I left Thessaloniki very earl this morning and it is an hour's flight to Heraklion, the capital of Crete. I have doing all the major sites today and I have tomorrow, after which I take the bus to Rethymno for a few days. I hope to do some hiking in the villages. I was at the palace of Knossos this morning. It was a Minoan settlement, a people that predates the Greeks and was here 4,000 years ago. They were a very sophisticated society, their art, crafts and architecture is well ahead of other civilizations around the same circa. This picture is called 'the blue ladies'. No one really know his they look like. This is a presumption from other depiction of the men and women of that time. One thing is certain, they found a few blue fragments of frescoes and presumed this was how it would have looked originally.
At the top of Thessaloniki is the old city, Ano Poli and the ancient Roman walls to keep out the Slavs and other Barbarians from the North. It has incredible views of the city below and the port. In 324 BC General Cassander married Thessaloniki, the half-sister of Alexander the Great after the latter's early demise and established a city in her honor. Thessaloniki in the province of Macedonia remained important in Roman and Byzantine times. The great fire of 1917 destroyed almost half of the city and was rebuilt by French architect, Ernest Hebrard. Today Thessaloniki, the second city after Athens is a thriving metropolis.
I'm stuck in Thessaloniki with nothing to do for 2 days because of Greek Orthodox Easter. I have another day and then I fly to Crete. By what I have read Crete promised to be an exciting place. I need the wild, not cities and Crete can provide me with that.
Thessaloniki is the capital of Macedonia, a region of Greece, the ancient kingdom of Philip and his son, Alexander the Great. Greece wants the country of Macedonia to stop using the same name. The name of Macedonia belongs to this area. Later it became second in importance to Constantinople and has a lot of Byzantine remains. The museum for Byzantine culture details the progression of the Byzantine empire, from early, middle, late and after while under Ottoman rule. It is a very interesting museum. All the relics are found in Thessaloniki. It still has a lot of Byzantine churches from the middle to late Byzantine period.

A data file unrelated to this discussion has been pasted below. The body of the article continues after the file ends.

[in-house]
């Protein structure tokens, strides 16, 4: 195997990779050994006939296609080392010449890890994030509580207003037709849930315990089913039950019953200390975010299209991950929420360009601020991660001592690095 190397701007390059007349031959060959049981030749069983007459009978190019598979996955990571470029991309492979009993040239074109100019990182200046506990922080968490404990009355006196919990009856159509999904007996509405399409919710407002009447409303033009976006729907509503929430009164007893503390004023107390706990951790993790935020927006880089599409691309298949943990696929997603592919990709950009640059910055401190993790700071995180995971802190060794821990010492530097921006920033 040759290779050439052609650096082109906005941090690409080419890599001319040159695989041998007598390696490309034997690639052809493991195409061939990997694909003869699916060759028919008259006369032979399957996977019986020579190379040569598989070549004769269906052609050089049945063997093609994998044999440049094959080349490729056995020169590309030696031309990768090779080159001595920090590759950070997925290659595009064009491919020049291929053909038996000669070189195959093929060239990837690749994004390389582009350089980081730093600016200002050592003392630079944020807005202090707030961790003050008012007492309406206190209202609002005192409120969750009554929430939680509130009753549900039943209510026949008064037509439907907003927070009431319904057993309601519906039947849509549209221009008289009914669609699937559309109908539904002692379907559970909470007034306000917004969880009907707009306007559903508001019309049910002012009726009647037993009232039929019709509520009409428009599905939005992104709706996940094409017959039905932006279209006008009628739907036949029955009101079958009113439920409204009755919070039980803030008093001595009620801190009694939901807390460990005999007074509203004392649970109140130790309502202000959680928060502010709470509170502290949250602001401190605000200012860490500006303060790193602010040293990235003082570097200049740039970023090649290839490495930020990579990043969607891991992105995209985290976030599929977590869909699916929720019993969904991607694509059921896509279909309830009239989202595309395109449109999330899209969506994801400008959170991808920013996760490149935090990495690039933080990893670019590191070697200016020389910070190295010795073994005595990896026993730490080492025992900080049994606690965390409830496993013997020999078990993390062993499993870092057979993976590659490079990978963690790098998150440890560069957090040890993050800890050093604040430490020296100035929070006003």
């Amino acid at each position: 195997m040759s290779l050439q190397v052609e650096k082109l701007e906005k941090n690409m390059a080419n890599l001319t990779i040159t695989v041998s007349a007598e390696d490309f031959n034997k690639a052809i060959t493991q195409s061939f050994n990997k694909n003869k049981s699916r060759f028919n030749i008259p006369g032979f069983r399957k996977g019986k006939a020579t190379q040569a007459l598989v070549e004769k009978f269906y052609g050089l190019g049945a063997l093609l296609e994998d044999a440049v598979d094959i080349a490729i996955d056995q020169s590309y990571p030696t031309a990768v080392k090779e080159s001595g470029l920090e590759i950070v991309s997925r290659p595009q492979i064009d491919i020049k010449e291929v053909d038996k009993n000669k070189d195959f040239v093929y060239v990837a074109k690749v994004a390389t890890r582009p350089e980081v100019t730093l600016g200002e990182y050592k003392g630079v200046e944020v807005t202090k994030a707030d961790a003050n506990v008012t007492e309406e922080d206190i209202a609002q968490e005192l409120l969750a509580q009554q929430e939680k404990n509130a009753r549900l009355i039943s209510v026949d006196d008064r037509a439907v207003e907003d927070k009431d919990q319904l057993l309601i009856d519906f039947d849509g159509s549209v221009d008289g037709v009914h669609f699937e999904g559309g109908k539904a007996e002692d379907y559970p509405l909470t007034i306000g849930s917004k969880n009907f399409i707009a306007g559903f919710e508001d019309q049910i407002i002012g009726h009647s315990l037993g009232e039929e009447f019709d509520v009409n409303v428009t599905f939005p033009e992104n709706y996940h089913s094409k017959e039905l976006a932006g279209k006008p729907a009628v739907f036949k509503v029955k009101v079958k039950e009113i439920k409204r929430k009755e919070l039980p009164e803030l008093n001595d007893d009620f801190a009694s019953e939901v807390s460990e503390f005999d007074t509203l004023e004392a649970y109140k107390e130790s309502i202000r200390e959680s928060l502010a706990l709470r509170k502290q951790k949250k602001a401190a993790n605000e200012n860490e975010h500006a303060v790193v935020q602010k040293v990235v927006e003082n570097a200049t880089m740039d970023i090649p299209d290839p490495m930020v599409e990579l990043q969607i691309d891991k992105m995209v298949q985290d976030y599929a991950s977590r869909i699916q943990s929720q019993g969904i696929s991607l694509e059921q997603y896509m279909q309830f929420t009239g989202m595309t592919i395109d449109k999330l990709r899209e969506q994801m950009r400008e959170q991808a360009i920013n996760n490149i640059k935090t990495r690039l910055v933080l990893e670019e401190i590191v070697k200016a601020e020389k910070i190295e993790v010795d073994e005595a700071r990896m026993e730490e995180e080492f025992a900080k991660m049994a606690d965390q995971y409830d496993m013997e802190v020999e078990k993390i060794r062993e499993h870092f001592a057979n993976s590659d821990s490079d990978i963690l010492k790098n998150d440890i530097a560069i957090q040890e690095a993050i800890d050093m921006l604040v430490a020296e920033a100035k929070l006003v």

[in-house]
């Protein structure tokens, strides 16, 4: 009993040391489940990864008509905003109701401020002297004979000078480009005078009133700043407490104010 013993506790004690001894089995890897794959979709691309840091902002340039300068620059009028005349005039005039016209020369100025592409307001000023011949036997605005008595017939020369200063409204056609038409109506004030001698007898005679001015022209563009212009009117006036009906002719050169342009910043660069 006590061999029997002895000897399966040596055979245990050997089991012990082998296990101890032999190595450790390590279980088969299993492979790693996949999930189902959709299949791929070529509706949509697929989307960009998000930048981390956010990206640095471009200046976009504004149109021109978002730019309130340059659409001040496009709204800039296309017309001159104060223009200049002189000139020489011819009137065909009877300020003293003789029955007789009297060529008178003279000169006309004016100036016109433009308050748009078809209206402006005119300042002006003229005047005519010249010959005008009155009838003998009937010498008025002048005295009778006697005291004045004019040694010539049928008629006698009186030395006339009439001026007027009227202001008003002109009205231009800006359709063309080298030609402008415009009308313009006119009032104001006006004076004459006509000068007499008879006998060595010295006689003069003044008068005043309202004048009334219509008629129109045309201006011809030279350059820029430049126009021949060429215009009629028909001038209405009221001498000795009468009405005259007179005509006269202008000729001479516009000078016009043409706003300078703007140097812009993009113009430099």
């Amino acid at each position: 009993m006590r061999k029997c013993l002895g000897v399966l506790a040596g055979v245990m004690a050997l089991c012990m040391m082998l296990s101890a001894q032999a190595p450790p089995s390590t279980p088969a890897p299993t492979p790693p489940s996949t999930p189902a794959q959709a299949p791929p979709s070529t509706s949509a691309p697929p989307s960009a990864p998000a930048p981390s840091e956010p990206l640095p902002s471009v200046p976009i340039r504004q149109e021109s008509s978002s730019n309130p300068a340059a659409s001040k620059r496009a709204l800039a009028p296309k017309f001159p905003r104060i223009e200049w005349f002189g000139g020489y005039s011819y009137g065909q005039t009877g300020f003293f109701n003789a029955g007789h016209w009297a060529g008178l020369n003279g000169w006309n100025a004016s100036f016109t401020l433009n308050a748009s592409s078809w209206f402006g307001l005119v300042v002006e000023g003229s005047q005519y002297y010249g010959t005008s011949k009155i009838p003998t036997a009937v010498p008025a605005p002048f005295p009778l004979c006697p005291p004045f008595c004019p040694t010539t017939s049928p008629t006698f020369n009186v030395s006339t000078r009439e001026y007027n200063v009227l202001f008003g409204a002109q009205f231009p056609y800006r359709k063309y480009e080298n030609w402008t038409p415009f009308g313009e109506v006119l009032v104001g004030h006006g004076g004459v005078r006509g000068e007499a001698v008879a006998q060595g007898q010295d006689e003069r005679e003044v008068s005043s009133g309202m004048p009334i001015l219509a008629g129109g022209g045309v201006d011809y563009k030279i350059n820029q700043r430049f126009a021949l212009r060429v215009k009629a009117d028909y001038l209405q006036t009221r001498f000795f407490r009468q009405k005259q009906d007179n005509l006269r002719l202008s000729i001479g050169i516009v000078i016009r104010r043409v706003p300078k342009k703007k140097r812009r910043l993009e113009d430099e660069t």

I'm in Meteora now, arrived yesterday. I left Delphi yesterday and after 4 buses, arrived in Kalapaka, the village closest to Meteora. This morning I took the Meteora bus and went up to visit a few monasteries. They are all on top of huge rocks and the climb up was so tiring. I could only managed to visit 2 of them. I'll do more tomorrow. I have tomorrow to do more and I leave for Thessaloniki after that. It is an incredible feat to have built these gigantic monasteries on top of all those rocks. Before the advent of stairs and steps to them, everything from people (monks) and things have to be winched up. It is an incredible feat. It is inspiring to observe the dedication of these Christians. Meteora is an awe inspiring place.
As if I didn't have enough, I dragged my taxi driver from yesterday literally out of bed to go search for anemones. He lives next to the taxi stand and the cafe he hangs out at called him for me. So off we went. I told him I saw some from the bus that took me to Delphi 2 days' ago. We didn't see any. I can't remember where I actually saw it. So I instructed him to turn back and as we were about to ascend the hill heading up to Delphi, I saw some from the roadside. He stopped and back up. I jumped out and ran to the side of the road and lo and behold, there they were. It wasn't for nothing after all. I'm happy!